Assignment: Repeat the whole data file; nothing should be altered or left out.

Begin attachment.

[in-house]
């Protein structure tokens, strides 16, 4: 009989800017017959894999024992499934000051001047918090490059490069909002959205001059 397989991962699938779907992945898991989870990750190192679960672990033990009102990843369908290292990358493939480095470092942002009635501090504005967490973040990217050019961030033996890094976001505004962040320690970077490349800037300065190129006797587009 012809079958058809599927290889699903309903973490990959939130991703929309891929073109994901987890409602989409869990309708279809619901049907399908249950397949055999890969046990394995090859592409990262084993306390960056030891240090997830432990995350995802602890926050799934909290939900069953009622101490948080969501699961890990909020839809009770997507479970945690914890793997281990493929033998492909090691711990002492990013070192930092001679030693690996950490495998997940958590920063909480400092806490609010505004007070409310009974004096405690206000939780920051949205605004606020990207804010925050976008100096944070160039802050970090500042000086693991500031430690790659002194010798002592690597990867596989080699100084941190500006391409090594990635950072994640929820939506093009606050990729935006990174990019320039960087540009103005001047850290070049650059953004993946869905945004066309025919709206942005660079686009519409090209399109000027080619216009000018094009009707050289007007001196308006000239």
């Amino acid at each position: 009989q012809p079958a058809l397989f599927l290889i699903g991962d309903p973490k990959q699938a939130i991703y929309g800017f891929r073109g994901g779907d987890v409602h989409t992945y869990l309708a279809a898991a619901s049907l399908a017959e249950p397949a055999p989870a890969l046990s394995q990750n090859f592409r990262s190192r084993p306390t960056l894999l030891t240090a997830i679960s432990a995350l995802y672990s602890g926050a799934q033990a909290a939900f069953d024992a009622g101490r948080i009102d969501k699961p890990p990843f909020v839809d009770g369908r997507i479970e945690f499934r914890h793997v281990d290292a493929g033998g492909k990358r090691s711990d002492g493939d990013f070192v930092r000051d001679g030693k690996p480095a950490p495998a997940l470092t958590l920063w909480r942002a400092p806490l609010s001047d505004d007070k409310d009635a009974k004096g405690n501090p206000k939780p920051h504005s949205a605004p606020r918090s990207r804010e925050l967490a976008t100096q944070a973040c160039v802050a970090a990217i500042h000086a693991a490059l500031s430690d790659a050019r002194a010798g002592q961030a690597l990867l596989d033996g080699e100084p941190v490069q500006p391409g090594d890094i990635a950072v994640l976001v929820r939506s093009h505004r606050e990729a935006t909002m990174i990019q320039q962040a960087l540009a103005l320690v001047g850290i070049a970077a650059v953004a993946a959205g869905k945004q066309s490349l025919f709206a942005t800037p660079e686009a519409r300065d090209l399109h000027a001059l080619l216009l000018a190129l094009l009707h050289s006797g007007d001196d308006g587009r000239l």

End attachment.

[in-house]
């Protein structure tokens, strides 16, 4: 009989800017017959894999024992499934000051001047918090490059490069909002959205001059 397989991962699938779907992945898991989870990750190192679960672990033990009102990843369908290292990358493939480095470092942002009635501090504005967490973040990217050019961030033996890094976001505004962040320690970077490349800037300065190129006797587009 012809079958058809599927290889699903309903973490990959939130991703929309891929073109994901987890409602989409869990309708279809619901049907399908249950397949055999890969046990394995090859592409990262084993306390960056030891240090997830432990995350995802602890926050799934909290939900069953009622101490948080969501699961890990909020839809009770997507479970945690914890793997281990493929033998492909090691711990002492990013070192930092001679030693690996950490495998997940958590920063909480400092806490609010505004007070409310009974004096405690206000939780920051949205605004606020990207804010925050976008100096944070160039802050970090500042000086693991500031430690790659002194010798002592690597990867596989080699100084941190500006391409090594990635950072994640929820939506093009606050990729935006990174990019320039960087540009103005001047850290070049650059953004993946869905945004066309025919709206942005660079686009519409090209399109000027080619216009000018094009009707050289007007001196308006000239």
């Amino acid at each position: 009989q012809p079958a058809l397989f599927l290889i699903g991962d309903p973490k990959q699938a939130i991703y929309g800017f891929r073109g994901g779907d987890v409602h989409t992945y869990l309708a279809a898991a619901s049907l399908a017959e249950p397949a055999p989870a890969l046990s394995q990750n090859f592409r990262s190192r084993p306390t960056l894999l030891t240090a997830i679960s432990a995350l995802y672990s602890g926050a799934q033990a909290a939900f069953d024992a009622g101490r948080i009102d969501k699961p890990p990843f909020v839809d009770g369908r997507i479970e945690f499934r914890h793997v281990d290292a493929g033998g492909k990358r090691s711990d002492g493939d990013f070192v930092r000051d001679g030693k690996p480095a950490p495998a997940l470092t958590l920063w909480r942002a400092p806490l609010s001047d505004d007070k409310d009635a009974k004096g405690n501090p206000k939780p920051h504005s949205a605004p606020r918090s990207r804010e925050l967490a976008t100096q944070a973040c160039v802050a970090a990217i500042h000086a693991a490059l500031s430690d790659a050019r002194a010798g002592q961030a690597l990867l596989d033996g080699e100084p941190v490069q500006p391409g090594d890094i990635a950072v994640l976001v929820r939506s093009h505004r606050e990729a935006t909002m990174i990019q320039q962040a960087l540009a103005l320690v001047g850290i070049a970077a650059v953004a993946a959205g869905k945004q066309s490349l025919f709206a942005t800037p660079e686009a519409r300065d090209l399109h000027a001059l080619l216009l000018a190129l094009l009707h050289s006797g007007d001196d308006g587009r000239l």